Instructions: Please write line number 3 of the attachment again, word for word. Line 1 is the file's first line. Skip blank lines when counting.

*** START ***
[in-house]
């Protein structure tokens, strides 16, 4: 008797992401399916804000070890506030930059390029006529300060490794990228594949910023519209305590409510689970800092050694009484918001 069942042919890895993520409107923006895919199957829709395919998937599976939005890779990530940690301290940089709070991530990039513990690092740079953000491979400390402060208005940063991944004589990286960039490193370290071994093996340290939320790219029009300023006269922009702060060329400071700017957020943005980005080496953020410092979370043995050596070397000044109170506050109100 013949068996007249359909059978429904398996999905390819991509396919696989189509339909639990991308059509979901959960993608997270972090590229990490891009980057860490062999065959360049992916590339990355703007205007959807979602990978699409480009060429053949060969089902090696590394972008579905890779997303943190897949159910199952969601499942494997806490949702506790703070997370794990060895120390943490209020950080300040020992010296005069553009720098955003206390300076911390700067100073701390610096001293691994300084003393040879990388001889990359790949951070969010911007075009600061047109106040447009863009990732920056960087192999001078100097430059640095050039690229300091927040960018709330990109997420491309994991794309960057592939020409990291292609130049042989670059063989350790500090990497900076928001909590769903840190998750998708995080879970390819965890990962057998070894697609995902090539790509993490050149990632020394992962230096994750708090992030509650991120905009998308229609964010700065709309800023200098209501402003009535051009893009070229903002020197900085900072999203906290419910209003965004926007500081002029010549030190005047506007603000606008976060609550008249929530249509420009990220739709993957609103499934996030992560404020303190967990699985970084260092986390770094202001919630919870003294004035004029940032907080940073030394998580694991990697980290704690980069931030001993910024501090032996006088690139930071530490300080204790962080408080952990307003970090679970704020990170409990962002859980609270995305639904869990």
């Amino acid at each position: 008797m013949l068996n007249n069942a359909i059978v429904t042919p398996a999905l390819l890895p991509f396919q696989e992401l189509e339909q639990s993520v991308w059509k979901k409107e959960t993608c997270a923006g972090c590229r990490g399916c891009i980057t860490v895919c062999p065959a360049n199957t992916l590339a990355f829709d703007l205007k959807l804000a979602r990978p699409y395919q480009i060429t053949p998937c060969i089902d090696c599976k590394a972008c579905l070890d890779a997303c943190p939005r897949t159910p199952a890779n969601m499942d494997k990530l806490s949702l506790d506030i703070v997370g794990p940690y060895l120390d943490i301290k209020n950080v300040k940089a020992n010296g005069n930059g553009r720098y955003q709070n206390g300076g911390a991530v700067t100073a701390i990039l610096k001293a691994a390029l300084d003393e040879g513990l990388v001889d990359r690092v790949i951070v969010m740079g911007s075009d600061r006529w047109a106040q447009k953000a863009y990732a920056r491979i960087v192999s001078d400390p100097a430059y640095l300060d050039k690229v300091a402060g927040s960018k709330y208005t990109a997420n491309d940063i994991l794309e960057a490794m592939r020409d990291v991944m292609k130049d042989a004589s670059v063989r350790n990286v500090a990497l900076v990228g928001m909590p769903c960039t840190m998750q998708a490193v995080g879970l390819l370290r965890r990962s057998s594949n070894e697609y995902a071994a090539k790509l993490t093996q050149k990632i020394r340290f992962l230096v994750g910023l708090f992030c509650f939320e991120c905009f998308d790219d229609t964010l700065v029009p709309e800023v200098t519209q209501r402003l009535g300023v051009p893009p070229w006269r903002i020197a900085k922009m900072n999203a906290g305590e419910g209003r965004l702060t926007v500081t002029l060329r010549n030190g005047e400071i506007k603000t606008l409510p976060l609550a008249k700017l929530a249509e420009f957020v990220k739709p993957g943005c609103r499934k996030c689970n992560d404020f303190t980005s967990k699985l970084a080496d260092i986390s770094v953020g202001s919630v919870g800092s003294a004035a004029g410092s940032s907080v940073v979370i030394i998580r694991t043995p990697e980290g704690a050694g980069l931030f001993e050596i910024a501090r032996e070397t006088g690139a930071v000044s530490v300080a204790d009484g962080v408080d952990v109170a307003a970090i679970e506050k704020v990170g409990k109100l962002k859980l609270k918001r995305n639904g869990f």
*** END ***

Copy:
């Amino acid at each position: 008797m013949l068996n007249n069942a359909i059978v429904t042919p398996a999905l390819l890895p991509f396919q696989e992401l189509e339909q639990s993520v991308w059509k979901k409107e959960t993608c997270a923006g972090c590229r990490g399916c891009i980057t860490v895919c062999p065959a360049n199957t992916l590339a990355f829709d703007l205007k959807l804000a979602r990978p699409y395919q480009i060429t053949p998937c060969i089902d090696c599976k590394a972008c579905l070890d890779a997303c943190p939005r897949t159910p199952a890779n969601m499942d494997k990530l806490s949702l506790d506030i703070v997370g794990p940690y060895l120390d943490i301290k209020n950080v300040k940089a020992n010296g005069n930059g553009r720098y955003q709070n206390g300076g911390a991530v700067t100073a701390i990039l610096k001293a691994a390029l300084d003393e040879g513990l990388v001889d990359r690092v790949i951070v969010m740079g911007s075009d600061r006529w047109a106040q447009k953000a863009y990732a920056r491979i960087v192999s001078d400390p100097a430059y640095l300060d050039k690229v300091a402060g927040s960018k709330y208005t990109a997420n491309d940063i994991l794309e960057a490794m592939r020409d990291v991944m292609k130049d042989a004589s670059v063989r350790n990286v500090a990497l900076v990228g928001m909590p769903c960039t840190m998750q998708a490193v995080g879970l390819l370290r965890r990962s057998s594949n070894e697609y995902a071994a090539k790509l993490t093996q050149k990632i020394r340290f992962l230096v994750g910023l708090f992030c509650f939320e991120c905009f998308d790219d229609t964010l700065v029009p709309e800023v200098t519209q209501r402003l009535g300023v051009p893009p070229w006269r903002i020197a900085k922009m900072n999203a906290g305590e419910g209003r965004l702060t926007v500081t002029l060329r010549n030190g005047e400071i506007k603000t606008l409510p976060l609550a008249k700017l929530a249509e420009f957020v990220k739709p993957g943005c609103r499934k996030c689970n992560d404020f303190t980005s967990k699985l970084a080496d260092i986390s770094v953020g202001s919630v919870g800092s003294a004035a004029g410092s940032s907080v940073v979370i030394i998580r694991t043995p990697e980290g704690a050694g980069l931030f001993e050596i910024a501090r032996e070397t006088g690139a930071v000044s530490v300080a204790d009484g962080v408080d952990v109170a307003a970090i679970e506050k704020v990170g409990k109100l962002k859980l609270k918001r995305n639904g869990f």